Strategic Inspired Healing

Empowering Transformations for Healthier Homes and Families

Never too busy for amazing opportunities: How Trying New Things is an important skill

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cropped-sshhlogo.pngI started another new job this week. It’s just another class at another school, and I’ve been teaching for so long that my resume is now older than my college students. But anyway, it has me thinking about trying new things. Just this week I was asked to take on another leadership position in the Girl Scouts, and during that phone call we talked about how Trying New Things is one of the biggest skills that we teach and model.  I just got home from a really inspiring meeting with some administrators from the school district and we were brainstorming ways to improve STEM education and Entrepreneurship opportunities for our kids that will let them create sustainable outlets for their innovative ideas through programs like my Business of Science program.

But before I went to the meeting I had to get in my paperwork for the Airband competition at the elementary school. And just for fun, I have been busy with a new volunteer committee working on costumes for the Middle School Musical. And I’m getting ready for my women’s circle tomorrow night and planning for Sunday school, and prepping for the college classes that start next week.

 

So the word of the week is BUSY. In my role as a mentor in the college internship program, BUSY is one of our swear words, along with Frustrated and Confused. As part of our company culture we work on eliminating the use of those words. But what I see as the problem is not the words themselves, but how they are used. When someone uses one of those words as their entire story, or as an excuse, that is where it is blocking them from accomplishing a task or moving towards their goals. I am busy, but I thrive on it. I get frustrated, but it drives me to make changes. I get confused, but then I ask questions and find solutions. But if you say “I’m busy” as a form of “no” or as an excuse not to start, not to try something new, or not to help in your community, then that is what needs to change.

In all my decades of studying health I have found that the common theme is that stagnation is what causes disease, whether it is in organisms or organizations. To be healthy, things need to flow. If you use your feelings of frustration or confusion as an excuse not to move on, then you are stuck, things will stagnate, and that just sounds smelly.

I was at a networking event and talked about how my business has been in transition, and when I say transition apparently some people hear “lost”… but I am not. I am happy to be transforming because that means that I am moving. I am not stuck or stagnant.  I am in the flow. I can keep growing and changing, making adjustments and small course corrections because I am focused on my vision and moving forward. (We’ll talk more another time about how the science of vision boards really works! Visualization is one of the most powerful mind exercises you can do. Or you can read this for now.)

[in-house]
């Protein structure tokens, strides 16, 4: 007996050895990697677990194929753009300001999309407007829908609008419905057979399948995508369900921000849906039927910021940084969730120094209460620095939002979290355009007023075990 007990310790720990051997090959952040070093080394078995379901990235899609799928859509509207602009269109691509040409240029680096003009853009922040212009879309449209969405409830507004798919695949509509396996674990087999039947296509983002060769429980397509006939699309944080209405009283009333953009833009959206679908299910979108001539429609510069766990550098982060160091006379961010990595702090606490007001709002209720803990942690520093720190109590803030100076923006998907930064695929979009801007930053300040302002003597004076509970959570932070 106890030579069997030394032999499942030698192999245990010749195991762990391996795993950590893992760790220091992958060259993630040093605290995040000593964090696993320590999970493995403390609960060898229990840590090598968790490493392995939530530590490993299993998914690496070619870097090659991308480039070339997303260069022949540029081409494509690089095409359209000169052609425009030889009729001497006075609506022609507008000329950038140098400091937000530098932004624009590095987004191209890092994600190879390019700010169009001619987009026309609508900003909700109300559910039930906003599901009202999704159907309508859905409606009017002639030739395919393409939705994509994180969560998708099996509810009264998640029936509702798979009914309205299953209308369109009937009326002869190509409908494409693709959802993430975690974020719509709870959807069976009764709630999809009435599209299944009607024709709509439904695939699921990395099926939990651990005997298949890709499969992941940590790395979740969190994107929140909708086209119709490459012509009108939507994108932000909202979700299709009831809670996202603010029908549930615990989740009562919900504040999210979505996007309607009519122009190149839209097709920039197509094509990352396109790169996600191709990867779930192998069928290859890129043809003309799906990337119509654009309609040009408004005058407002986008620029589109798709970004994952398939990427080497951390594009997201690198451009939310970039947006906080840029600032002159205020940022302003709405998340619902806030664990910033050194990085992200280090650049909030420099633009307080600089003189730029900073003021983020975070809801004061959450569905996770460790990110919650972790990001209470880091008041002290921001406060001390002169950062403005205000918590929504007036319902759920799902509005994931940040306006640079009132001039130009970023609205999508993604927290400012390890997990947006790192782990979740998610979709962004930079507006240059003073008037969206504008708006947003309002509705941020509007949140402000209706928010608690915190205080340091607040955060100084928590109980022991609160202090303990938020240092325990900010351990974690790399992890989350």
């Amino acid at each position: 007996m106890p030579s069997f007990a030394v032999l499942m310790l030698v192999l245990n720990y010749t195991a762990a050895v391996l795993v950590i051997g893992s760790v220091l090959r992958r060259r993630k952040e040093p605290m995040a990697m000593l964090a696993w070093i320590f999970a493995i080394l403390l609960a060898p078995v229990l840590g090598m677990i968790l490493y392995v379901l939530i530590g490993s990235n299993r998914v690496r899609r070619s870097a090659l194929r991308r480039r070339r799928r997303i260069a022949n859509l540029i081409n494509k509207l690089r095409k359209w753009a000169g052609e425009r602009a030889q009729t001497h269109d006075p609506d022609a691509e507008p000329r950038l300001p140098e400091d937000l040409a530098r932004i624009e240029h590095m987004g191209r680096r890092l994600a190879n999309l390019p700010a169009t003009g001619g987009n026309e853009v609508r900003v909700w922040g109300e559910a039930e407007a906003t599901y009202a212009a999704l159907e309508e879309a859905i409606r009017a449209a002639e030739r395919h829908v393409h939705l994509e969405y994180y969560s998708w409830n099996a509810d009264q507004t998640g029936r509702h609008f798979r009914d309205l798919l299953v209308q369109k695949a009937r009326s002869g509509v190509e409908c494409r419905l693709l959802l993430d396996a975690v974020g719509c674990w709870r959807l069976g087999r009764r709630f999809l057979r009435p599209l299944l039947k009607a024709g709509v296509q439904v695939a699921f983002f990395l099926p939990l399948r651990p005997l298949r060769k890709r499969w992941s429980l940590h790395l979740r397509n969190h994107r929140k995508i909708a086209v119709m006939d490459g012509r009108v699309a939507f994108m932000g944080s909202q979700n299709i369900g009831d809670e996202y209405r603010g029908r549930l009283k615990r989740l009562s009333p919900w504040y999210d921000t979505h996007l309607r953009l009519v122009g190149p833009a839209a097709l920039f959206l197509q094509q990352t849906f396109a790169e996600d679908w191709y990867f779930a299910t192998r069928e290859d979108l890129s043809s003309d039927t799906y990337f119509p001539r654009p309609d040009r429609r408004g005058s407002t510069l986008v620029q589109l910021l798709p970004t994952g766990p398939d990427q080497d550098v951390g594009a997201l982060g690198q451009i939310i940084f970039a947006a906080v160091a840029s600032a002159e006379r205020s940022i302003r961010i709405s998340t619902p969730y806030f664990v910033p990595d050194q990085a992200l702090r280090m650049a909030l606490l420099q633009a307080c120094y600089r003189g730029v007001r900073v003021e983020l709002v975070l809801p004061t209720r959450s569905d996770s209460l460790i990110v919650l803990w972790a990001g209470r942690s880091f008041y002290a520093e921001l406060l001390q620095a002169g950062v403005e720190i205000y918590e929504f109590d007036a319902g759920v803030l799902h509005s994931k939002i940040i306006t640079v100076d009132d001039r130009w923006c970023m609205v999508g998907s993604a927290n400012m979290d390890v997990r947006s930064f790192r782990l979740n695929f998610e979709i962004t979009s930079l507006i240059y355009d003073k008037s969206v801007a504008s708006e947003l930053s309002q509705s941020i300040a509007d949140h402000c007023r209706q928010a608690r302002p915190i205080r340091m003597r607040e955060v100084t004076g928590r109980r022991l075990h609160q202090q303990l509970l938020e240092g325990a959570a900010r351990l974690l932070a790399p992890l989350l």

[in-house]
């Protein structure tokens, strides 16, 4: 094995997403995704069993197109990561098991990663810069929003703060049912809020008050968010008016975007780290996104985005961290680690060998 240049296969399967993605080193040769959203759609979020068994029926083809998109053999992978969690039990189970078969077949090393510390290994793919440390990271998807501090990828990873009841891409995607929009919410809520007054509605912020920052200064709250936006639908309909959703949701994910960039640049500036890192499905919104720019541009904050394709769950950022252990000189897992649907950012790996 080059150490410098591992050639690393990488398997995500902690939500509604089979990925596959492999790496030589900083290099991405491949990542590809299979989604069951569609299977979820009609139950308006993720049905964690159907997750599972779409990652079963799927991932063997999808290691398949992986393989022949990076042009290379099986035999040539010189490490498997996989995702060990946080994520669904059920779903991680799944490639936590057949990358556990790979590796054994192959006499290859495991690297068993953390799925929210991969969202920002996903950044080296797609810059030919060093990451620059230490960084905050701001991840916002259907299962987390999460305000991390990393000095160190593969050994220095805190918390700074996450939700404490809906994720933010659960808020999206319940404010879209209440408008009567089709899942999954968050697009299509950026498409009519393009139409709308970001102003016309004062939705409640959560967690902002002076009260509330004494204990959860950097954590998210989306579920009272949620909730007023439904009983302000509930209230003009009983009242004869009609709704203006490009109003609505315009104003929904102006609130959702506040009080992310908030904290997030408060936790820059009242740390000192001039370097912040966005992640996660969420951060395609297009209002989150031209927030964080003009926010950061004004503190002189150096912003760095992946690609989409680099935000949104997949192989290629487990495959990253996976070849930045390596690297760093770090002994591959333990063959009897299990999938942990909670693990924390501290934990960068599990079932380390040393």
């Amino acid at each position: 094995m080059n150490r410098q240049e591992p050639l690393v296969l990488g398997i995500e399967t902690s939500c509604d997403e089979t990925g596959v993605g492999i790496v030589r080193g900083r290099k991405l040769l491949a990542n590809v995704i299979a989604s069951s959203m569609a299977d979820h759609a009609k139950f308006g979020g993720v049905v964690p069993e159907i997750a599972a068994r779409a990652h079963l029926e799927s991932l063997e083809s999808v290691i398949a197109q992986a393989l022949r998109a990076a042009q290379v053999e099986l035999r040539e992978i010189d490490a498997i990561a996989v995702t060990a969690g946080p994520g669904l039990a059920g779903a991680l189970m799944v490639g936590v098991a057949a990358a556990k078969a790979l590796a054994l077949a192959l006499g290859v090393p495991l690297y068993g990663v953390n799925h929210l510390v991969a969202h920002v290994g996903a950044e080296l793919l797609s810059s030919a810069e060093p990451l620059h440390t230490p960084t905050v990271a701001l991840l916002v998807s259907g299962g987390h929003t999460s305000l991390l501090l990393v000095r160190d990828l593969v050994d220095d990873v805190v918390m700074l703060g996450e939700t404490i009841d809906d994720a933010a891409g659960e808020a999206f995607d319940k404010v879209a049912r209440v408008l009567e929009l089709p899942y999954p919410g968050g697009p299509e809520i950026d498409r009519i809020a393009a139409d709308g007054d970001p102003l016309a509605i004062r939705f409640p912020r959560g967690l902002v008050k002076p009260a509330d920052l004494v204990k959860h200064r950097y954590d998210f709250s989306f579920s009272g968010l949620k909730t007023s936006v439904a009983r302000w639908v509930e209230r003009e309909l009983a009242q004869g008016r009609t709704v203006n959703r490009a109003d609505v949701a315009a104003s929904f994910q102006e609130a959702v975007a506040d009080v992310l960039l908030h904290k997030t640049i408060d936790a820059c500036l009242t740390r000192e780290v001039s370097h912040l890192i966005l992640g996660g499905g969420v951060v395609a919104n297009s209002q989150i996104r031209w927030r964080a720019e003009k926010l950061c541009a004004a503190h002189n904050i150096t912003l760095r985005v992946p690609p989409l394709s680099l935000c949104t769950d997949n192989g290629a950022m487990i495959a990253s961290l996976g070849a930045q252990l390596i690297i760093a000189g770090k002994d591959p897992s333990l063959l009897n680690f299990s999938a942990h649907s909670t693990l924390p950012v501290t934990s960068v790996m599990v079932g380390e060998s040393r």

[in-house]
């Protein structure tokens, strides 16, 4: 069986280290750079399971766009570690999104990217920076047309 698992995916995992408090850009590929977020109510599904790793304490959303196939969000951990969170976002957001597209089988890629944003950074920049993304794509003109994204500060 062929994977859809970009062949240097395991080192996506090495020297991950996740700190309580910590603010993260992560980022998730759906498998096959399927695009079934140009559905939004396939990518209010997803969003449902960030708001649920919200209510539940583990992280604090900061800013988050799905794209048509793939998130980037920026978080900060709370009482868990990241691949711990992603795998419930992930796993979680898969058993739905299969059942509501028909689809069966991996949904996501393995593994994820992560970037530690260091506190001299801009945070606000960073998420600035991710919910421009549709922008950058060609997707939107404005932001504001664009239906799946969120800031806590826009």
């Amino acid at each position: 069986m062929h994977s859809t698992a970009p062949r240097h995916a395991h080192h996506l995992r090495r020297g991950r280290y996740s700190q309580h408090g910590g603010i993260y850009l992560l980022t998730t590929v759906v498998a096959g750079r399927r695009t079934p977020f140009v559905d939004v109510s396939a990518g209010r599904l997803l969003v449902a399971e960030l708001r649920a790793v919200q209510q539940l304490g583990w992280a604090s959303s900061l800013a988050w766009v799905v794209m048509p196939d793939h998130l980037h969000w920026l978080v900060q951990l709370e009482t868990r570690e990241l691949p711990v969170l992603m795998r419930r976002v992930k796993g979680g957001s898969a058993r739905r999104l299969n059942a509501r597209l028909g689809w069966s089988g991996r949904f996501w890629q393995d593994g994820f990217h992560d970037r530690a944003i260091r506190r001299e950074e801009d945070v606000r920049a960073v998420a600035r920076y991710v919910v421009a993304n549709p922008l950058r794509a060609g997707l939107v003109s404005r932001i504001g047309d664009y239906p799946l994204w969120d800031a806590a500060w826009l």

The key is to define your own success. With the students that I teach, the interns that I mentor and the clients that I help, the common theme that often keeps them from success is not being able to show up, ask questions, and keep trying. Like they say on my workout video at 6 a.m., “Half the battle is planning, the other half is showing up”.

There were a lot of moments this week when I thought about how some people would get stuck because it is intimidating to go into new places, having to start something new, having to jump through more hoops, and deal with a bunch of weird obstacles… but I just asked questions, kept moving, didn’t take it personally and didn’t let it stop me.

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Having that call with the Girl Scout service unit and talking about leadership and remembering all of the things that I learned while earning my Gold Award, made it really clear that these are the most important skills to teach our kids. We continue to need these skills in our own lives, in our own learning, in meeting our own challenges, and that is how we model that for our kids and our students, showing them that the work is never done, but that we are always up for the challenge.

Need more inspiration? Read some more stats about Girl Scout Alumni.

 

So, back to being busy. I have to go finish another hundred things before the bus gets here. And I will probably get frustrated that some other adults use the word busy as an excuse not to volunteer, or to miss the meeting, or to miss out on the opportunity to gather together to celebrate and to try new things. And I’m sometimes confused as to why someone would want to miss out on these amazing opportunities. But, in the meantime, I will keep working on creating more opportunities for people to heal those wounds so that they can just get started.

And if you need some support and inspiration, my beautiful friend started a Facebook community called Do The New based on a challenge that she gave herself to do something new every day. Whether it is a new hairstyle, stopping at a different grocery store, or trying a new recipe for dinner, find those little places where you are stuck, and make little changes until Trying New Things gets easier and easier.

It is not about being someone else, it is about stepping outside your comfort zone and removing those obstacles that are keeping you from being  your full self.

Define your own success.

And then take that first step.

Need help getting started? Ready to remove those blocks? 

 

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